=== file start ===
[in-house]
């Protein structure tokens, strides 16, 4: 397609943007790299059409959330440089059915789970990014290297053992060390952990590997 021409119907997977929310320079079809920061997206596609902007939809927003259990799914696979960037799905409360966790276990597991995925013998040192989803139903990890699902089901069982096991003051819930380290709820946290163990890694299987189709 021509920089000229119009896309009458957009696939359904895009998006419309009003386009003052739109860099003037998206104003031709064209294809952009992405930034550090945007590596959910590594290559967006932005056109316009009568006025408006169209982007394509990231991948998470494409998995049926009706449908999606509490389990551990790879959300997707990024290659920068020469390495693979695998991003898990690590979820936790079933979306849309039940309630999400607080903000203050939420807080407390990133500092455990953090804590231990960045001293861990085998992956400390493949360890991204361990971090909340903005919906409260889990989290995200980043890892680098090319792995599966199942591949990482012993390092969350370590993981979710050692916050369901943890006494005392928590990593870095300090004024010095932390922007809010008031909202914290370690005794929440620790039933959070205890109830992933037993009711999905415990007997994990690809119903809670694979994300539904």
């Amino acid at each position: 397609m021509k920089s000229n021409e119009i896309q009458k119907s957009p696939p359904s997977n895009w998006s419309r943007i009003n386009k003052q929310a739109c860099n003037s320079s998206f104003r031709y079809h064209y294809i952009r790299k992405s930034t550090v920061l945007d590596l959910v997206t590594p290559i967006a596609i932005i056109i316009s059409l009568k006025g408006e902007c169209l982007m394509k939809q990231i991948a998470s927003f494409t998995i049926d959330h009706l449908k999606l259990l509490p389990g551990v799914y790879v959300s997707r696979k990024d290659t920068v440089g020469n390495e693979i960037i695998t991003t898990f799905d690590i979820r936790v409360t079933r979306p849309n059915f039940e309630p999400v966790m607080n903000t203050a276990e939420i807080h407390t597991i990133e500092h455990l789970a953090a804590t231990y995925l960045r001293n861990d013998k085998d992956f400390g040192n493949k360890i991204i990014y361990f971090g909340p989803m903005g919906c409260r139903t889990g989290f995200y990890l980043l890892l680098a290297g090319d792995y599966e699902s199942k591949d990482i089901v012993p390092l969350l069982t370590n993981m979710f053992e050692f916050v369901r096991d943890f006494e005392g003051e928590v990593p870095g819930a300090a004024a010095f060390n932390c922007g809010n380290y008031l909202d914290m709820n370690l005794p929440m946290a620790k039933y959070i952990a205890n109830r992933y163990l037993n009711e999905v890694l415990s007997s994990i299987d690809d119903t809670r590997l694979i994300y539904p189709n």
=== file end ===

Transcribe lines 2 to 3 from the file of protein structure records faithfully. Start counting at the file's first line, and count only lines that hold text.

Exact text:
């Protein structure tokens, strides 16, 4: 397609943007790299059409959330440089059915789970990014290297053992060390952990590997 021409119907997977929310320079079809920061997206596609902007939809927003259990799914696979960037799905409360966790276990597991995925013998040192989803139903990890699902089901069982096991003051819930380290709820946290163990890694299987189709 021509920089000229119009896309009458957009696939359904895009998006419309009003386009003052739109860099003037998206104003031709064209294809952009992405930034550090945007590596959910590594290559967006932005056109316009009568006025408006169209982007394509990231991948998470494409998995049926009706449908999606509490389990551990790879959300997707990024290659920068020469390495693979695998991003898990690590979820936790079933979306849309039940309630999400607080903000203050939420807080407390990133500092455990953090804590231990960045001293861990085998992956400390493949360890991204361990971090909340903005919906409260889990989290995200980043890892680098090319792995599966199942591949990482012993390092969350370590993981979710050692916050369901943890006494005392928590990593870095300090004024010095932390922007809010008031909202914290370690005794929440620790039933959070205890109830992933037993009711999905415990007997994990690809119903809670694979994300539904």
């Amino acid at each position: 397609m021509k920089s000229n021409e119009i896309q009458k119907s957009p696939p359904s997977n895009w998006s419309r943007i009003n386009k003052q929310a739109c860099n003037s320079s998206f104003r031709y079809h064209y294809i952009r790299k992405s930034t550090v920061l945007d590596l959910v997206t590594p290559i967006a596609i932005i056109i316009s059409l009568k006025g408006e902007c169209l982007m394509k939809q990231i991948a998470s927003f494409t998995i049926d959330h009706l449908k999606l259990l509490p389990g551990v799914y790879v959300s997707r696979k990024d290659t920068v440089g020469n390495e693979i960037i695998t991003t898990f799905d690590i979820r936790v409360t079933r979306p849309n059915f039940e309630p999400v966790m607080n903000t203050a276990e939420i807080h407390t597991i990133e500092h455990l789970a953090a804590t231990y995925l960045r001293n861990d013998k085998d992956f400390g040192n493949k360890i991204i990014y361990f971090g909340p989803m903005g919906c409260r139903t889990g989290f995200y990890l980043l890892l680098a290297g090319d792995y599966e699902s199942k591949d990482i089901v012993p390092l969350l069982t370590n993981m979710f053992e050692f916050v369901r096991d943890f006494e005392g003051e928590v990593p870095g819930a300090a004024a010095f060390n932390c922007g809010n380290y008031l909202d914290m709820n370690l005794p929440m946290a620790k039933y959070i952990a205890n109830r992933y163990l037993n009711e999905v890694l415990s007997s994990i299987d690809d119903t809670r590997l694979i994300y539904p189709n």